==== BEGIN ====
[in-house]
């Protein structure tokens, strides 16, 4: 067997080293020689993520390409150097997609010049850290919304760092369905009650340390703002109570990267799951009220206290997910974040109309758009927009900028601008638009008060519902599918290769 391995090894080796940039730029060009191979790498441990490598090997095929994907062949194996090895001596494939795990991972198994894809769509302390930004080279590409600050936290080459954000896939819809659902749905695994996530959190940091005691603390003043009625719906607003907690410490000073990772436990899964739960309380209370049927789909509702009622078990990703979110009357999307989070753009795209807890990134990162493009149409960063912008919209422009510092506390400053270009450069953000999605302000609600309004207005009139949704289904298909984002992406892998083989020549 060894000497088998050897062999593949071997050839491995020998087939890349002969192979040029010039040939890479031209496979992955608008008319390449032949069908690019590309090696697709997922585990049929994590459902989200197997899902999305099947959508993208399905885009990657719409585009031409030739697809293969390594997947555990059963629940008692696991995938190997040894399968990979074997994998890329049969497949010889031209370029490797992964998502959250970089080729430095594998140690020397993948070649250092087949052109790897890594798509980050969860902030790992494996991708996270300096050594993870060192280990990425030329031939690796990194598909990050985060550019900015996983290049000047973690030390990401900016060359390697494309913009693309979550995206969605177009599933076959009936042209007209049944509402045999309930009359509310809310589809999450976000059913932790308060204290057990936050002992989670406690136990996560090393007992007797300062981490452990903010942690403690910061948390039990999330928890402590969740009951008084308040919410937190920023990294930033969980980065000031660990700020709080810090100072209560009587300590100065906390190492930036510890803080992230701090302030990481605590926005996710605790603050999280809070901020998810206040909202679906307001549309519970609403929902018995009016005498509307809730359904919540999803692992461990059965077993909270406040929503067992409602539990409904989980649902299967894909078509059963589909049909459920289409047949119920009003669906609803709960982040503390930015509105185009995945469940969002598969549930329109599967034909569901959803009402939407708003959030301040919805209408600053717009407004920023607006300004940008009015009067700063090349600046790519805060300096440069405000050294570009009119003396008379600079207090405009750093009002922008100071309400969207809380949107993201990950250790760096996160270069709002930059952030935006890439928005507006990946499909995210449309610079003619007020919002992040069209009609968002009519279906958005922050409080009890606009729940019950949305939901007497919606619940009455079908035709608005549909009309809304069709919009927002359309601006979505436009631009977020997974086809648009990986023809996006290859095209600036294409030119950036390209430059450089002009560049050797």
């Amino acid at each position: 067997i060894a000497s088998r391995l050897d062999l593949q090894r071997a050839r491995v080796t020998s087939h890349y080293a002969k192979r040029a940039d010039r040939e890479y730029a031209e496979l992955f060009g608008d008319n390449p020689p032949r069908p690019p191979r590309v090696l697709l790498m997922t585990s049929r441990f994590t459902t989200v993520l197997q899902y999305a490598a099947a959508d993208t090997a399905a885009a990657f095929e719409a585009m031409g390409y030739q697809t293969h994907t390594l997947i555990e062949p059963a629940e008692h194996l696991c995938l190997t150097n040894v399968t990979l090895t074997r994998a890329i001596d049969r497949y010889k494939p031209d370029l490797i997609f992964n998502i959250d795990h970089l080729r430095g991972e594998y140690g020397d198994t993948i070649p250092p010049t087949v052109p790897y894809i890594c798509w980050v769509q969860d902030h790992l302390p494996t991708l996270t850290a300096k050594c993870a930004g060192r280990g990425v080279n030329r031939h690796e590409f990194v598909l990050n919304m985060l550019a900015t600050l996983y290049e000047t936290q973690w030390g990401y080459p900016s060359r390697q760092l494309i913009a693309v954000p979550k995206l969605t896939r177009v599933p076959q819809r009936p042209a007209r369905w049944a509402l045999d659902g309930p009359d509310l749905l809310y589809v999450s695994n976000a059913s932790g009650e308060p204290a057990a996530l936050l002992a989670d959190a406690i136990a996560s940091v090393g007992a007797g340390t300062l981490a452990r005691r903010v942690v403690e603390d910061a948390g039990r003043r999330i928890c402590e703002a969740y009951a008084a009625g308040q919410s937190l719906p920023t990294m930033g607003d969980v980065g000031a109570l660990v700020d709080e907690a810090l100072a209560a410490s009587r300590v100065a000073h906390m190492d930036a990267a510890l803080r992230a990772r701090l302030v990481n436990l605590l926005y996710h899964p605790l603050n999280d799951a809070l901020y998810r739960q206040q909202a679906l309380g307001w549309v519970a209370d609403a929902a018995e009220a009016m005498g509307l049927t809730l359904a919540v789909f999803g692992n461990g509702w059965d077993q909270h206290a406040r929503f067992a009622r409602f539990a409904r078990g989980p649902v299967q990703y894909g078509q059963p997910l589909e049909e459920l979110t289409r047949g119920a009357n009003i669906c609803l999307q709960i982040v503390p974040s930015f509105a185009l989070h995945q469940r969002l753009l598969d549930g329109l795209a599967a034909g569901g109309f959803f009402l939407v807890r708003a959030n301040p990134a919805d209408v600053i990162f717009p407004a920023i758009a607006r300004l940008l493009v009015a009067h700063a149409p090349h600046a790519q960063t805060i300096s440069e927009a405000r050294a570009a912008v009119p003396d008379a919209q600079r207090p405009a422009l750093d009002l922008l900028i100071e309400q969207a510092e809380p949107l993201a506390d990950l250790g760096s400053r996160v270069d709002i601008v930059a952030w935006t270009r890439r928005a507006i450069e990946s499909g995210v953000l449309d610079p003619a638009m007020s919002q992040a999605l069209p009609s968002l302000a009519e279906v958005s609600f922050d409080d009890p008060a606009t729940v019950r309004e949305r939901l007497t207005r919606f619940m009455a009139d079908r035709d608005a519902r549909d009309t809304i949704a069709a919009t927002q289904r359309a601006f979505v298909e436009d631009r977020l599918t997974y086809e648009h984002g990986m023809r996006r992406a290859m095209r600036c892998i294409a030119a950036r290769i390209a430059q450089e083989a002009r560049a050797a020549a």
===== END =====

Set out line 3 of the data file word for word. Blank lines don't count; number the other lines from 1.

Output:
């Amino acid at each position: 067997i060894a000497s088998r391995l050897d062999l593949q090894r071997a050839r491995v080796t020998s087939h890349y080293a002969k192979r040029a940039d010039r040939e890479y730029a031209e496979l992955f060009g608008d008319n390449p020689p032949r069908p690019p191979r590309v090696l697709l790498m997922t585990s049929r441990f994590t459902t989200v993520l197997q899902y999305a490598a099947a959508d993208t090997a399905a885009a990657f095929e719409a585009m031409g390409y030739q697809t293969h994907t390594l997947i555990e062949p059963a629940e008692h194996l696991c995938l190997t150097n040894v399968t990979l090895t074997r994998a890329i001596d049969r497949y010889k494939p031209d370029l490797i997609f992964n998502i959250d795990h970089l080729r430095g991972e594998y140690g020397d198994t993948i070649p250092p010049t087949v052109p790897y894809i890594c798509w980050v769509q969860d902030h790992l302390p494996t991708l996270t850290a300096k050594c993870a930004g060192r280990g990425v080279n030329r031939h690796e590409f990194v598909l990050n919304m985060l550019a900015t600050l996983y290049e000047t936290q973690w030390g990401y080459p900016s060359r390697q760092l494309i913009a693309v954000p979550k995206l969605t896939r177009v599933p076959q819809r009936p042209a007209r369905w049944a509402l045999d659902g309930p009359d509310l749905l809310y589809v999450s695994n976000a059913s932790g009650e308060p204290a057990a996530l936050l002992a989670d959190a406690i136990a996560s940091v090393g007992a007797g340390t300062l981490a452990r005691r903010v942690v403690e603390d910061a948390g039990r003043r999330i928890c402590e703002a969740y009951a008084a009625g308040q919410s937190l719906p920023t990294m930033g607003d969980v980065g000031a109570l660990v700020d709080e907690a810090l100072a209560a410490s009587r300590v100065a000073h906390m190492d930036a990267a510890l803080r992230a990772r701090l302030v990481n436990l605590l926005y996710h899964p605790l603050n999280d799951a809070l901020y998810r739960q206040q909202a679906l309380g307001w549309v519970a209370d609403a929902a018995e009220a009016m005498g509307l049927t809730l359904a919540v789909f999803g692992n461990g509702w059965d077993q909270h206290a406040r929503f067992a009622r409602f539990a409904r078990g989980p649902v299967q990703y894909g078509q059963p997910l589909e049909e459920l979110t289409r047949g119920a009357n009003i669906c609803l999307q709960i982040v503390p974040s930015f509105a185009l989070h995945q469940r969002l753009l598969d549930g329109l795209a599967a034909g569901g109309f959803f009402l939407v807890r708003a959030n301040p990134a919805d209408v600053i990162f717009p407004a920023i758009a607006r300004l940008l493009v009015a009067h700063a149409p090349h600046a790519q960063t805060i300096s440069e927009a405000r050294a570009a912008v009119p003396d008379a919209q600079r207090p405009a422009l750093d009002l922008l900028i100071e309400q969207a510092e809380p949107l993201a506390d990950l250790g760096s400053r996160v270069d709002i601008v930059a952030w935006t270009r890439r928005a507006i450069e990946s499909g995210v953000l449309d610079p003619a638009m007020s919002q992040a999605l069209p009609s968002l302000a009519e279906v958005s609600f922050d409080d009890p008060a606009t729940v019950r309004e949305r939901l007497t207005r919606f619940m009455a009139d079908r035709d608005a519902r549909d009309t809304i949704a069709a919009t927002q289904r359309a601006f979505v298909e436009d631009r977020l599918t997974y086809e648009h984002g990986m023809r996006r992406a290859m095209r600036c892998i294409a030119a950036r290769i390209a430059q450089e083989a002009r560049a050797a020549a």